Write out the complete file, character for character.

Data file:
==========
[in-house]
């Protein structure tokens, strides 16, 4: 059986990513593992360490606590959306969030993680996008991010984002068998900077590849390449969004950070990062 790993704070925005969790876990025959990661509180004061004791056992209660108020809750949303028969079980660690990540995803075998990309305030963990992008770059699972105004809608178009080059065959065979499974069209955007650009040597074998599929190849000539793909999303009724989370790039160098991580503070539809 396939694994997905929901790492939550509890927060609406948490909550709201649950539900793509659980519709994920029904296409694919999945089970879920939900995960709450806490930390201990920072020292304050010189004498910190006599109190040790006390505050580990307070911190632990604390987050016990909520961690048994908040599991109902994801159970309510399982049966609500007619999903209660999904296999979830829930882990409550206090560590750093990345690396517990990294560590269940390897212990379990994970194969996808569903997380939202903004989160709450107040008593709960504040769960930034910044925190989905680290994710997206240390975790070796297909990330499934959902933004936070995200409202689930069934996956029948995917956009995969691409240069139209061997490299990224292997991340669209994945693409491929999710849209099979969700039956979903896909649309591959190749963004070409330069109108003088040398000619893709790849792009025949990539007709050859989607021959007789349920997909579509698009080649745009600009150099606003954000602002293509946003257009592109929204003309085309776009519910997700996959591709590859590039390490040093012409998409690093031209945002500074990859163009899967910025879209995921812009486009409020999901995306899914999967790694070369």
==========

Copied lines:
[in-house]
């Protein structure tokens, strides 16, 4: 059986990513593992360490606590959306969030993680996008991010984002068998900077590849390449969004950070990062 790993704070925005969790876990025959990661509180004061004791056992209660108020809750949303028969079980660690990540995803075998990309305030963990992008770059699972105004809608178009080059065959065979499974069209955007650009040597074998599929190849000539793909999303009724989370790039160098991580503070539809 396939694994997905929901790492939550509890927060609406948490909550709201649950539900793509659980519709994920029904296409694919999945089970879920939900995960709450806490930390201990920072020292304050010189004498910190006599109190040790006390505050580990307070911190632990604390987050016990909520961690048994908040599991109902994801159970309510399982049966609500007619999903209660999904296999979830829930882990409550206090560590750093990345690396517990990294560590269940390897212990379990994970194969996808569903997380939202903004989160709450107040008593709960504040769960930034910044925190989905680290994710997206240390975790070796297909990330499934959902933004936070995200409202689930069934996956029948995917956009995969691409240069139209061997490299990224292997991340669209994945693409491929999710849209099979969700039956979903896909649309591959190749963004070409330069109108003088040398000619893709790849792009025949990539007709050859989607021959007789349920997909579509698009080649745009600009150099606003954000602002293509946003257009592109929204003309085309776009519910997700996959591709590859590039390490040093012409998409690093031209945002500074990859163009899967910025879209995921812009486009409020999901995306899914999967790694070369």